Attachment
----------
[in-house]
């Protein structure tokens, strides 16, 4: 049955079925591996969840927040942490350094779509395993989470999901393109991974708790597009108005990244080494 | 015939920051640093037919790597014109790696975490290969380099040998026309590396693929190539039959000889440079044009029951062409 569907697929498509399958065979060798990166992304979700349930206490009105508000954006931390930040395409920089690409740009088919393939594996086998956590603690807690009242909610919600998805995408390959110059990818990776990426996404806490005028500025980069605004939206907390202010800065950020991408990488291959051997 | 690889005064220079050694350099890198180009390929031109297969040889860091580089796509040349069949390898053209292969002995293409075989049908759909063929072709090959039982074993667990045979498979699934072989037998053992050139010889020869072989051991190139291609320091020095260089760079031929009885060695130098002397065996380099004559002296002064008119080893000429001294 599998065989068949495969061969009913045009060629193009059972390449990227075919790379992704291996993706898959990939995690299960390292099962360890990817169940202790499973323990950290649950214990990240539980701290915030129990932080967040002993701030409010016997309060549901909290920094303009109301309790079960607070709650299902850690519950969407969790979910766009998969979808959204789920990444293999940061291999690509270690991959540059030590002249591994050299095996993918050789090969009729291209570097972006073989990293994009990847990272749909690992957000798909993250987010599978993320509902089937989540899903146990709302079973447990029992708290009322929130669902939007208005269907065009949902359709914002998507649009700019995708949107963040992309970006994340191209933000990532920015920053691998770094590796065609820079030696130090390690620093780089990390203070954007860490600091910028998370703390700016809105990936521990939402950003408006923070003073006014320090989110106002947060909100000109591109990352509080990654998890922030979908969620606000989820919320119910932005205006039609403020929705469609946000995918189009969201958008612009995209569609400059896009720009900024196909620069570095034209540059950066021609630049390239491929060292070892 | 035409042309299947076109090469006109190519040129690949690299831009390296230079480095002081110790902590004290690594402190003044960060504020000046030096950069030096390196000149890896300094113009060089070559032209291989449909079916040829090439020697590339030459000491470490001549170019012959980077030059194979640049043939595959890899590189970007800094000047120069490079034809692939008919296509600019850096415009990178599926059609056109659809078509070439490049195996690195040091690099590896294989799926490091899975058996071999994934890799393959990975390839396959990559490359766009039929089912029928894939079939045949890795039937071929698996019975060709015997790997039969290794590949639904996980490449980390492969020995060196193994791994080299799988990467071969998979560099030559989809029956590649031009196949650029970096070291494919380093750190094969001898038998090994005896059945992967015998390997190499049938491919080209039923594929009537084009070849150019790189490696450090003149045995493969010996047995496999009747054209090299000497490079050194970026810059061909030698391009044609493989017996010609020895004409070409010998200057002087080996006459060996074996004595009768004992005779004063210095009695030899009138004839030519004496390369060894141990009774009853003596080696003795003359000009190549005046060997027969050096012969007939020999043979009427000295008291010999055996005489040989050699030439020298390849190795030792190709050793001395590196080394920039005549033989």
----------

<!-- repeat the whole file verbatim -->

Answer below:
[in-house]
């Protein structure tokens, strides 16, 4: 049955079925591996969840927040942490350094779509395993989470999901393109991974708790597009108005990244080494 | 015939920051640093037919790597014109790696975490290969380099040998026309590396693929190539039959000889440079044009029951062409 569907697929498509399958065979060798990166992304979700349930206490009105508000954006931390930040395409920089690409740009088919393939594996086998956590603690807690009242909610919600998805995408390959110059990818990776990426996404806490005028500025980069605004939206907390202010800065950020991408990488291959051997 | 690889005064220079050694350099890198180009390929031109297969040889860091580089796509040349069949390898053209292969002995293409075989049908759909063929072709090959039982074993667990045979498979699934072989037998053992050139010889020869072989051991190139291609320091020095260089760079031929009885060695130098002397065996380099004559002296002064008119080893000429001294 599998065989068949495969061969009913045009060629193009059972390449990227075919790379992704291996993706898959990939995690299960390292099962360890990817169940202790499973323990950290649950214990990240539980701290915030129990932080967040002993701030409010016997309060549901909290920094303009109301309790079960607070709650299902850690519950969407969790979910766009998969979808959204789920990444293999940061291999690509270690991959540059030590002249591994050299095996993918050789090969009729291209570097972006073989990293994009990847990272749909690992957000798909993250987010599978993320509902089937989540899903146990709302079973447990029992708290009322929130669902939007208005269907065009949902359709914002998507649009700019995708949107963040992309970006994340191209933000990532920015920053691998770094590796065609820079030696130090390690620093780089990390203070954007860490600091910028998370703390700016809105990936521990939402950003408006923070003073006014320090989110106002947060909100000109591109990352509080990654998890922030979908969620606000989820919320119910932005205006039609403020929705469609946000995918189009969201958008612009995209569609400059896009720009900024196909620069570095034209540059950066021609630049390239491929060292070892 | 035409042309299947076109090469006109190519040129690949690299831009390296230079480095002081110790902590004290690594402190003044960060504020000046030096950069030096390196000149890896300094113009060089070559032209291989449909079916040829090439020697590339030459000491470490001549170019012959980077030059194979640049043939595959890899590189970007800094000047120069490079034809692939008919296509600019850096415009990178599926059609056109659809078509070439490049195996690195040091690099590896294989799926490091899975058996071999994934890799393959990975390839396959990559490359766009039929089912029928894939079939045949890795039937071929698996019975060709015997790997039969290794590949639904996980490449980390492969020995060196193994791994080299799988990467071969998979560099030559989809029956590649031009196949650029970096070291494919380093750190094969001898038998090994005896059945992967015998390997190499049938491919080209039923594929009537084009070849150019790189490696450090003149045995493969010996047995496999009747054209090299000497490079050194970026810059061909030698391009044609493989017996010609020895004409070409010998200057002087080996006459060996074996004595009768004992005779004063210095009695030899009138004839030519004496390369060894141990009774009853003596080696003795003359000009190549005046060997027969050096012969007939020999043979009427000295008291010999055996005489040989050699030439020298390849190795030792190709050793001395590196080394920039005549033989």